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International Business Institute

Cases Involving the 39 Countries


Featured Cases...


White Gold in Benin: Chinese Investment in China 9B18M003
In mid-June 2011, the Chinese president of the China–Benin joint venture Benin Textile Company (Compagnie Béninoise des Textiles, or CBT) was deeply worried about the supply of cotton in Benin. Since 2009, CBT had faced significant challenges in obtaining a reliable cotton supply. In 2010, the company had already placed its cotton orders, but local Beninese cotton producers were unwilling to deliver cotton at the earlier agreed-on price due to the rising market price. CBT was forced to stop production for five months and could not deliver on numerous contracts. The president of CBT was unsure whether to stay in West Africa and if so, how to improve the cotton supply situation. He had four options: maintain the status quo and hope for improvements, withdraw from West Africa, buy cotton contracts from other countries, or invest in cotton production. Which would be the best option for his company?


DeliverMeal Ivory Coast: Addressing Headquarters' Demands 9B17M048
In 2015, DeliverMeal was a Norwegian online food delivery firm, mostly present in what could be considered emerging markets such as those in Africa. Founded in 2010, the company had experienced extremely rapid international expansion. DeliverMeal followed a global strategy, and standardized processes and turnkey solutions were provided from the headquarters to the subsidiaries.

The local business development manager at DeliverMeal’s Ivory Coast subsidiary needed to make some decisions on how to react to three demands that had recently been passed down from corporate headquarters, all of which were at odds with the West African environment. How could the Ivory Coast manager meet her headquarters’ corporate expectations and still conduct successful business operations within the local cultural context?


BRAC: Shasthya Shebikas’ Role in Delivering Health Care Service to Rural Markets 9B17A065
BRAC was the largest non-governmental organization in the world, reaching out to 138 million people. It made a significant contribution to reducing poverty in Bangladesh by employing more than 117,000 community workers (Shasthya Shebikas) to improve the health and nutrition of the rural poor. The manager of BRAC's Health, Nutrition and Population program was faced with two significant challenges. First, she had to find a way to encourage more people to use BRAC’s services; more than 60 per cent of the population sought the services of unqualified health care service providers, despite the significant contribution made by Shasthya Shebikas. Second, she had to bring down the 10 to 20 per cent turnover rate of the Shasthya Shebikas.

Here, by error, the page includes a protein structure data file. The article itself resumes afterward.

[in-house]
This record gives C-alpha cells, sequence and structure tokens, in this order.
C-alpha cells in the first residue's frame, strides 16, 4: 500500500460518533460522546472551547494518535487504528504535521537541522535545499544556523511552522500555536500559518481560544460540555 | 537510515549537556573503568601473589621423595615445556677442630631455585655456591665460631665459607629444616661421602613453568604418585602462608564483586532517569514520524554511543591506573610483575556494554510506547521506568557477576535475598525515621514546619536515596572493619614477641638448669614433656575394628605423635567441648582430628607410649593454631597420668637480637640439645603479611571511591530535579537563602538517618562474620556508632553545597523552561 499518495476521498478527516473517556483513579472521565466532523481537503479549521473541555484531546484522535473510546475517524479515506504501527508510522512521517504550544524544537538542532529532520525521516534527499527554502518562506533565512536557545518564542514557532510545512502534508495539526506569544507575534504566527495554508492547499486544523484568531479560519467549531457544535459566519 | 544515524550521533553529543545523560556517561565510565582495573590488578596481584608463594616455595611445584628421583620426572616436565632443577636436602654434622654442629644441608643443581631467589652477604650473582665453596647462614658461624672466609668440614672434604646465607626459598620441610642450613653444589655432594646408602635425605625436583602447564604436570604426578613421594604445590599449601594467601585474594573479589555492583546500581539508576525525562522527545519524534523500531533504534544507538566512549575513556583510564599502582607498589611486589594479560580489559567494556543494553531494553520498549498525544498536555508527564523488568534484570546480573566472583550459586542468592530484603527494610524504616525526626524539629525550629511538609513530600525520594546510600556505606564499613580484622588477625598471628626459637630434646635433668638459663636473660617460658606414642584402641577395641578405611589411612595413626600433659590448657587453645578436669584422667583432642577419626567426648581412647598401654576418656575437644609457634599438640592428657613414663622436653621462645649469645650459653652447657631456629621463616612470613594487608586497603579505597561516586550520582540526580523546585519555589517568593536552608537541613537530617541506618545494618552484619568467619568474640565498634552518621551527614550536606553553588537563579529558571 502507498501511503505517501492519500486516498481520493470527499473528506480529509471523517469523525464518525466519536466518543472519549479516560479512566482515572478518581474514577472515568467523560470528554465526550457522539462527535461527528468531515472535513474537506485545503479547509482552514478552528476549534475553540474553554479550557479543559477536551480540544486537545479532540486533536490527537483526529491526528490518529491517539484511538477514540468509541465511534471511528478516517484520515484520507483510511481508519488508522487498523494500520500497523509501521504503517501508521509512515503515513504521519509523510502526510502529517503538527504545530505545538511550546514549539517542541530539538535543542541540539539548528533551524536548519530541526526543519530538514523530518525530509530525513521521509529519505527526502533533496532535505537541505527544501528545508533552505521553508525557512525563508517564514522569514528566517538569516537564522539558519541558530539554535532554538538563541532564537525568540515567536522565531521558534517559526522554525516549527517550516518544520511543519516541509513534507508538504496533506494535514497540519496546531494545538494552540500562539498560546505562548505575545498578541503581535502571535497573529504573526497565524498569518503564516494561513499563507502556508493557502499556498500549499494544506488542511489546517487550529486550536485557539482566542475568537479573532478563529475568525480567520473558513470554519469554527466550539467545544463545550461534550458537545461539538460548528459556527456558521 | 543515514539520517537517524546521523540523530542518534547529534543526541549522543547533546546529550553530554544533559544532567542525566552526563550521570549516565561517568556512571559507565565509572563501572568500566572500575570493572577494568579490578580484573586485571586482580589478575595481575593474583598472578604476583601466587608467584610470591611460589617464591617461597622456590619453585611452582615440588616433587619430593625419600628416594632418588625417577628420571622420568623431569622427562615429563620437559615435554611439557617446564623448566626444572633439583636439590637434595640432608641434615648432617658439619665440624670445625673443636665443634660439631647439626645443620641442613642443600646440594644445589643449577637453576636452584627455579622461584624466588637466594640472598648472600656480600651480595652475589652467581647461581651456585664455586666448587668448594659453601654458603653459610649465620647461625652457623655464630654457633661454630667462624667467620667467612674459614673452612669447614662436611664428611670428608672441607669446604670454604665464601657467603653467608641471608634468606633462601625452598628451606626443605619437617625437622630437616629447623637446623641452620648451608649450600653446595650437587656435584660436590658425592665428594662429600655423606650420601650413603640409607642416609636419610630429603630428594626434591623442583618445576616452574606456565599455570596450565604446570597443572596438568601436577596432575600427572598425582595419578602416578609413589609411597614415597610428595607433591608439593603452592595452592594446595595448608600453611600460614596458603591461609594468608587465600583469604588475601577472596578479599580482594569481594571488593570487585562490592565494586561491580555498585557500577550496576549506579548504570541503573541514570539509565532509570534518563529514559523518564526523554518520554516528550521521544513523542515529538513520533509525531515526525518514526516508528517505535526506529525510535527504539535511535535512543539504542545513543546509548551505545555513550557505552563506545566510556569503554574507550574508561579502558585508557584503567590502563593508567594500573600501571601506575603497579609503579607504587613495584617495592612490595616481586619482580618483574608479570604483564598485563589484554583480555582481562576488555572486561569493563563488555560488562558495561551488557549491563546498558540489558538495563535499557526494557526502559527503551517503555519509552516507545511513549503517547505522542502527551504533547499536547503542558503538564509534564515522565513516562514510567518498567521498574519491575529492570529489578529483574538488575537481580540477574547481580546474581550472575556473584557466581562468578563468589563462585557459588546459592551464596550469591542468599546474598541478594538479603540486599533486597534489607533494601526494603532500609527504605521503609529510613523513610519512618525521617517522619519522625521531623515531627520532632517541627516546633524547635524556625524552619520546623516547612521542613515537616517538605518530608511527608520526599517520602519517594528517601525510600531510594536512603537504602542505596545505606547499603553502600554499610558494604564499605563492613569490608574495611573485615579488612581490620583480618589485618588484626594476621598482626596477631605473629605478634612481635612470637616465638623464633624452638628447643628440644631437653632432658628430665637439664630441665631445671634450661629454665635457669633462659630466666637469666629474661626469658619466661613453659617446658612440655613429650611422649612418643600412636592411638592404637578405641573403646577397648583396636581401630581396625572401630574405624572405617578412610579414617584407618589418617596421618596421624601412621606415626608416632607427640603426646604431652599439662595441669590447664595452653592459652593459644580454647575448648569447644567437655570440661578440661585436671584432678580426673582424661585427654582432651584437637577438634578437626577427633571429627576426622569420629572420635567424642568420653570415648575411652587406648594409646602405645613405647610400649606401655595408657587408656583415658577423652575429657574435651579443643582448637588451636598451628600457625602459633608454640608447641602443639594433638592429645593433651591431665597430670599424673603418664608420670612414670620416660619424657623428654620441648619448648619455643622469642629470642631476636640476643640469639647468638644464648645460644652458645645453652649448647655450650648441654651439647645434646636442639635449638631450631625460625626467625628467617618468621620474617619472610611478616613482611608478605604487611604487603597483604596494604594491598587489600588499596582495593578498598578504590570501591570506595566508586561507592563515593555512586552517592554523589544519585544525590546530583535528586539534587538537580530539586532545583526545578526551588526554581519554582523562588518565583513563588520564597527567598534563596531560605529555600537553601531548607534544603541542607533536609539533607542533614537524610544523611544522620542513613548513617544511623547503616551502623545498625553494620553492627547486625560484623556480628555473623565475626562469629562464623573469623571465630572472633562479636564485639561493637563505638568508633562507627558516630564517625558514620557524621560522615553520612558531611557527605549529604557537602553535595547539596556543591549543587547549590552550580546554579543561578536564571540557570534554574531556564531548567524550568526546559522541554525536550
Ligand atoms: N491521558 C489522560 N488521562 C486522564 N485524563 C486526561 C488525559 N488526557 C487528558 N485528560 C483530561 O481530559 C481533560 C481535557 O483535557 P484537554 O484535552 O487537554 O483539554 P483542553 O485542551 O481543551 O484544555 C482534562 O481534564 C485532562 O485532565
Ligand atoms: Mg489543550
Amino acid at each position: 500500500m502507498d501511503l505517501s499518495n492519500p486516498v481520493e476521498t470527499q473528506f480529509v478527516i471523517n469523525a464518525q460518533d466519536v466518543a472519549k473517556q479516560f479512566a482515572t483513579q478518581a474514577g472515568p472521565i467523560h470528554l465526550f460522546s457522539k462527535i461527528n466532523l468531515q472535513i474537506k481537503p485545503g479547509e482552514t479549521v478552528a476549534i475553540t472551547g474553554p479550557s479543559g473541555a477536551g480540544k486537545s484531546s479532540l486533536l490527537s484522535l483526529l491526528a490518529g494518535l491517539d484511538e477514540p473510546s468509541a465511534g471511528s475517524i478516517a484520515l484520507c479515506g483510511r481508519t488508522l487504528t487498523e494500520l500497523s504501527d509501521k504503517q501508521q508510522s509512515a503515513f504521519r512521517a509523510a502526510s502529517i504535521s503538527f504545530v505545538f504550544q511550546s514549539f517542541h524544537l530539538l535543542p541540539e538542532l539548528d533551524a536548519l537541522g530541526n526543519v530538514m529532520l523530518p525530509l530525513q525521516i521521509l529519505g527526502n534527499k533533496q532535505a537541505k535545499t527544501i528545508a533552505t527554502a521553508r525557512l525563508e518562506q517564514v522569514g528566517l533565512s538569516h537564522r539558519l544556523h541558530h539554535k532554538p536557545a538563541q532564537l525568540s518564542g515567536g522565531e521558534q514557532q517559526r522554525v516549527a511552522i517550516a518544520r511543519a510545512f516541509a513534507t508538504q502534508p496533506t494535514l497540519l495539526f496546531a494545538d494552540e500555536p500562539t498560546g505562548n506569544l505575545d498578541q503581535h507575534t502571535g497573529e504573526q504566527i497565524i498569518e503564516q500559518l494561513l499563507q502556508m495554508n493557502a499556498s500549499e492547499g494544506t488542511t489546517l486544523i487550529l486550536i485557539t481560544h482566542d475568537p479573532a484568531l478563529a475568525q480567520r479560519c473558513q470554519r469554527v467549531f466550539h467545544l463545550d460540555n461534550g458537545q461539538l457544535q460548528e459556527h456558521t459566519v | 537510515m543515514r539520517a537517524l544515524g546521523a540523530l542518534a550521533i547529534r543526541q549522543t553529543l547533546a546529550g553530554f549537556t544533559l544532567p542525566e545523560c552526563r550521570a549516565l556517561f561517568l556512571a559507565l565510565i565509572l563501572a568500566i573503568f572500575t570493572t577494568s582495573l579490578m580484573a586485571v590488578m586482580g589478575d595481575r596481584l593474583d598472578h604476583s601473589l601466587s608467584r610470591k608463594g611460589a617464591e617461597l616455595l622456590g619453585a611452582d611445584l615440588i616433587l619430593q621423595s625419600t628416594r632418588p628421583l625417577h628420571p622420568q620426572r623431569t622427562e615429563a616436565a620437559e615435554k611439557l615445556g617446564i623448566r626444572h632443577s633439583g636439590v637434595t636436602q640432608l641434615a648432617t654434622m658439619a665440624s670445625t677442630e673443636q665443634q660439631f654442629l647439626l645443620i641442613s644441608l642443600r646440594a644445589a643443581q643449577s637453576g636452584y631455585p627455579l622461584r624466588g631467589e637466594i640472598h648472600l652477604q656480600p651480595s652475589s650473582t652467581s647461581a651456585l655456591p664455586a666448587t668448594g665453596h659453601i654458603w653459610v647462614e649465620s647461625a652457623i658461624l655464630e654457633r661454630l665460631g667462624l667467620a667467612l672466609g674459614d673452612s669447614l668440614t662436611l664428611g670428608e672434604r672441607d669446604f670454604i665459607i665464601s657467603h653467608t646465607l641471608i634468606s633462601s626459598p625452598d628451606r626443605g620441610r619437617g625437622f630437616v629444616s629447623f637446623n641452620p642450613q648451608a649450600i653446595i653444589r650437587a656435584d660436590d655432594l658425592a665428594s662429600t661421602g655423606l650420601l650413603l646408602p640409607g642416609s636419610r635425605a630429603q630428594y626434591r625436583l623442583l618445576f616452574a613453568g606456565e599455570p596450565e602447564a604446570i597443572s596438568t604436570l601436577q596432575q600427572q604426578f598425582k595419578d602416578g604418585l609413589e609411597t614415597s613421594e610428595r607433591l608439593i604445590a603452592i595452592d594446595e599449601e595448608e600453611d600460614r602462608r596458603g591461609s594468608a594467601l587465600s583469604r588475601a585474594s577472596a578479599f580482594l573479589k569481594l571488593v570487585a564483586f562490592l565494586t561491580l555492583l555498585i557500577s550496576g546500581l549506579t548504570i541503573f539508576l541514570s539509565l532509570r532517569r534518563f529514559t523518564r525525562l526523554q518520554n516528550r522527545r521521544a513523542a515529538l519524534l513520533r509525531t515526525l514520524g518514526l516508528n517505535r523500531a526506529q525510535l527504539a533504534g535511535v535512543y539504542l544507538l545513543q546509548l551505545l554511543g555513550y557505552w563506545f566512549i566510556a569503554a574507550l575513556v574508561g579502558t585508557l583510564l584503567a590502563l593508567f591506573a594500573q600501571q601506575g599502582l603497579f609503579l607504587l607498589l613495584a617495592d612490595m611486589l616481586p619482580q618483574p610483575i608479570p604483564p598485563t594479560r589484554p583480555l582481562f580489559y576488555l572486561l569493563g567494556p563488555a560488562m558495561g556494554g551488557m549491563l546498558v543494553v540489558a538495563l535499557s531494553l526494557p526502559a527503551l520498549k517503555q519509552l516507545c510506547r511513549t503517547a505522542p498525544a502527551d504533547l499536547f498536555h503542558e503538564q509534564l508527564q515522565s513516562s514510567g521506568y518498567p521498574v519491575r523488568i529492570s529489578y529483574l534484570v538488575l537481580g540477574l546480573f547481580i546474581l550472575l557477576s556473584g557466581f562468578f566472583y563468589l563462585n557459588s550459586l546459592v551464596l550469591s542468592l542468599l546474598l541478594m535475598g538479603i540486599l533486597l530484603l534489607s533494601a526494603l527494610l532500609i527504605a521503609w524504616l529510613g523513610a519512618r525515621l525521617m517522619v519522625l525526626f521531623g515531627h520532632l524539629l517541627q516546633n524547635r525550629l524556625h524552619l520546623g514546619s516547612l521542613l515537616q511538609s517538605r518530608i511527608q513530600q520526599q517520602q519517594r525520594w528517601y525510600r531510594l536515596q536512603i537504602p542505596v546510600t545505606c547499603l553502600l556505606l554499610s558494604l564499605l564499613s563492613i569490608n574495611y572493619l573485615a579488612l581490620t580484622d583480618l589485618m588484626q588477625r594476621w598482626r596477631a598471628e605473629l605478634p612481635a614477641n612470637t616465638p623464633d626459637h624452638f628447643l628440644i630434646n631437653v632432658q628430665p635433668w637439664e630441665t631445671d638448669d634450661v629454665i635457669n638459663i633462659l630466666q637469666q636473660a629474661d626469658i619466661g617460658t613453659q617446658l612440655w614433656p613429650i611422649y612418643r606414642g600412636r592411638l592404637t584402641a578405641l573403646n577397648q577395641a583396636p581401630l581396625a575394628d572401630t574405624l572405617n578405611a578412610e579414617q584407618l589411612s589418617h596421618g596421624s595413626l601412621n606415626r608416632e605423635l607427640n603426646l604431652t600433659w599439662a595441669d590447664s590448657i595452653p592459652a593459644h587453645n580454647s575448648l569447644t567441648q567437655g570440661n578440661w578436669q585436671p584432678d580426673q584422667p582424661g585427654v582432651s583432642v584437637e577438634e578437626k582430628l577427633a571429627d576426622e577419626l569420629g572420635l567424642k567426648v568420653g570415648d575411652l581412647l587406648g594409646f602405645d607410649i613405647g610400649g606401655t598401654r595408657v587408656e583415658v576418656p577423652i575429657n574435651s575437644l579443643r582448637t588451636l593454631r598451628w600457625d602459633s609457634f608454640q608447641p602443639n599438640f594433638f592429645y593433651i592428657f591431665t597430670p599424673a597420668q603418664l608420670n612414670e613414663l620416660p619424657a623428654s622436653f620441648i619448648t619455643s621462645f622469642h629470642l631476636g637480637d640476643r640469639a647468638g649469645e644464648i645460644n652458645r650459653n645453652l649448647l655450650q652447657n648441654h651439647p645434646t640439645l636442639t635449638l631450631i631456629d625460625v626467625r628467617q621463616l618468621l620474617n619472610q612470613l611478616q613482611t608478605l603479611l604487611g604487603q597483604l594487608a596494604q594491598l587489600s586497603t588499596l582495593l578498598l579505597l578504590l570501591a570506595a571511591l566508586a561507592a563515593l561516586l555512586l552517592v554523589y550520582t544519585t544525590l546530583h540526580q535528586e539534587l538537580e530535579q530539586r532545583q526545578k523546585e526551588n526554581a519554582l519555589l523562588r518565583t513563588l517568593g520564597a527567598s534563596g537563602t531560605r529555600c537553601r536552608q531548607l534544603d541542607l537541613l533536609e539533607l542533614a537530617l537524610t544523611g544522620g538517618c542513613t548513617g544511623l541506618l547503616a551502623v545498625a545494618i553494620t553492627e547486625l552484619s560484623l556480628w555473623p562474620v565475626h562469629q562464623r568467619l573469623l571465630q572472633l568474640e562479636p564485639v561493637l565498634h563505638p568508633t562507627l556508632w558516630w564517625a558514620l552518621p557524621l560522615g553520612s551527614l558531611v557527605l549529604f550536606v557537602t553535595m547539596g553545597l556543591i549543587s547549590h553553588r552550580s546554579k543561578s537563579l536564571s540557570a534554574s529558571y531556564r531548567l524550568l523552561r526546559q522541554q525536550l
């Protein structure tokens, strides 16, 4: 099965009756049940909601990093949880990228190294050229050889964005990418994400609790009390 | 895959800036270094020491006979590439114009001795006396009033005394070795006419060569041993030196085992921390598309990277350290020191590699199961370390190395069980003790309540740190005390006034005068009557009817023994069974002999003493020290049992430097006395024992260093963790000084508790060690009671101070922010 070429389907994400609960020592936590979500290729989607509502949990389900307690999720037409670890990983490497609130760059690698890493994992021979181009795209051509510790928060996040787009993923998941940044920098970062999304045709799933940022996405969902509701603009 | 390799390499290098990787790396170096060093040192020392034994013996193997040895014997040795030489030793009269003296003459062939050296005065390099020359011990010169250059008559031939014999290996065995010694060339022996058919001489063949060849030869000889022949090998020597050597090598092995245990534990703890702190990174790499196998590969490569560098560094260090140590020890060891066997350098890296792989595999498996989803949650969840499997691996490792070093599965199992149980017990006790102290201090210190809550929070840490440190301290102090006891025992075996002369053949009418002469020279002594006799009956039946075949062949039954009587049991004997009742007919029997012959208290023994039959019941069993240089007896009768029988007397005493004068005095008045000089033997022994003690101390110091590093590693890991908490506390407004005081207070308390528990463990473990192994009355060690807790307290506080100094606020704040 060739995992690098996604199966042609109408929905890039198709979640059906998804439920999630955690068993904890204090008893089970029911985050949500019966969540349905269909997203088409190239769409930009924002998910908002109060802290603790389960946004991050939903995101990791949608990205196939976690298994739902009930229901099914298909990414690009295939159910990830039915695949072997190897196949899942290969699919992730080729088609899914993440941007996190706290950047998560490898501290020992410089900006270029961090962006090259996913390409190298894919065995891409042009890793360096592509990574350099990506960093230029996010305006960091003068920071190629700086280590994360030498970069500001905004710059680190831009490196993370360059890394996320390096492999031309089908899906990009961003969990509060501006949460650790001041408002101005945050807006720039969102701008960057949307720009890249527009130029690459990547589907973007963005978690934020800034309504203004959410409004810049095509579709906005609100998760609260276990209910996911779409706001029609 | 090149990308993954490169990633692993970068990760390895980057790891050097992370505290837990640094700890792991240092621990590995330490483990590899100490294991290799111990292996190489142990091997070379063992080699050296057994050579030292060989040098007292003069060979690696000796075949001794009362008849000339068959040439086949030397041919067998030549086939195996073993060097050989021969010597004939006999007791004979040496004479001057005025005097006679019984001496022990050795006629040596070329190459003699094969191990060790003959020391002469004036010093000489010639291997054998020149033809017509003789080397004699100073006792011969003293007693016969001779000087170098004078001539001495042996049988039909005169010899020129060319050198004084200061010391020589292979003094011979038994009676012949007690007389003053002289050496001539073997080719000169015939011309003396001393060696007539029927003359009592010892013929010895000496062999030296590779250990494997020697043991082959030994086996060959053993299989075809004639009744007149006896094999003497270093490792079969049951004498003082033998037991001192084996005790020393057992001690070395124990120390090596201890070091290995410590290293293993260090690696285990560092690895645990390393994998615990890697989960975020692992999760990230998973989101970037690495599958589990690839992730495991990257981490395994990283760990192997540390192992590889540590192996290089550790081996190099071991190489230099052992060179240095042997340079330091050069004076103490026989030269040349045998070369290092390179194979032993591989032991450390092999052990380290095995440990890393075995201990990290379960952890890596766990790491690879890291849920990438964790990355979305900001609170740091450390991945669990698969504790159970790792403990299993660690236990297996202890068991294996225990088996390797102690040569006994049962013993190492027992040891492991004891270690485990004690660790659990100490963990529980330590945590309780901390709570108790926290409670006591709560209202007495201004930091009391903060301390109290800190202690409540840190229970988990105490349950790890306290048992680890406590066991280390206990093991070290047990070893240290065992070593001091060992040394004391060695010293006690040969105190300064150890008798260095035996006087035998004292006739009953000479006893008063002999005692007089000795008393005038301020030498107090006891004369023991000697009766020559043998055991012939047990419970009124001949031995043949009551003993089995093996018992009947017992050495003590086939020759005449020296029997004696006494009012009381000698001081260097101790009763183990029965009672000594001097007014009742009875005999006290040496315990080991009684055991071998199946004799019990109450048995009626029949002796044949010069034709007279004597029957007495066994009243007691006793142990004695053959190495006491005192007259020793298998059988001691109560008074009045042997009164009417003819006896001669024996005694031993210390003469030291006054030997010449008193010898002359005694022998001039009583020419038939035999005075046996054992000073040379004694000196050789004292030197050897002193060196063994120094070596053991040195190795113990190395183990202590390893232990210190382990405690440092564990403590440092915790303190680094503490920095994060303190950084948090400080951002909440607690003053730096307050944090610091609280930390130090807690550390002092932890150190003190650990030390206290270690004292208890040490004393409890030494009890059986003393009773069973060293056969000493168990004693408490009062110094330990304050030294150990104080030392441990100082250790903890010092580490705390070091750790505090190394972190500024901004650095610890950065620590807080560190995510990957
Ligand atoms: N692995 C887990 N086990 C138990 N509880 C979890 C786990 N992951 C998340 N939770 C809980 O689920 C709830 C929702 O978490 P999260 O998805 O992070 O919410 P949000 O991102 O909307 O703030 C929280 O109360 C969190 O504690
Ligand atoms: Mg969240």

Sun Café & Bar: A Ray of Opportunity 9B18M009
In May 2017, the owner and co-founder of the Sun Café & Bar (Sun Café) contemplated the future strategic direction of the restaurant, which offered both Nepalese and continental cuisine. Though Sun Café had shown growth since its opening in 2013, it had not achieved the revenue or brand reputation that the co-founders had hoped for. Facing mediocre financial performance within a fiercely competitive industry, the co-founders wondered where they should go from here, should they pursue new avenues for growth. They had six months before the fourth-year anniversary of the café to discuss strategic issues and come to a decision.

Doing Business in Sierra Leone: Graeme Hossie at London Mining (A) 9B16M228
In 2008, Graeme Hossie, co-founder and chief executive officer of London Mining, an iron-ore mining firm, was preparing to assist the London Mining team in its negotiations for a project in Sierra Leone. Hossie was to meet with representatives from the government of Sierra Leone, a local city mayor, and landowners to acquire a property that included an old iron-ore mine. The mine was a potentially high-grade iron-ore mine that would be lucrative for London Mining. Hossie needed to develop a negotiating strategy to ensure that the business and legal talks went smoothly and that the company retained as much control as possible over the project. The "A" case focuses on the background of the project, including the business environment in the United Kingdom and in Sierra Leone; the "B" case (9B16M229) describes what happened as the negotiations unfolded, and how Hossie managed the various setbacks that he encountered.

Sawdust, Co. 9B15M034
In May 2013, the owner of Sawdust, Co., a small woodworking business outside Kigali, Rwanda, has to decide on a new strategic direction for his company while not compromising its past success. He had started the company in 2007 with the goal of revolutionizing the sawdust industry in his country while also promoting social welfare in the region by offering employment to both survivors and perpetrators of the 1994 genocide. Although the company has achieved modest profits, he is eager to do more. However, some tough decisions lie ahead. He can choose to go alone and take out bank loans to invest in the three lines of machinery needed to expand the business; he can engage in a joint venture in which he will have to give up an equity stake in return for the required capital; or he can follow the status quo. How can he achieve top line revenue growth, remain profitable and socially responsible and withstand international competition?

Sunrise Power: Charting Growth in Unexplored Areas 9B17M093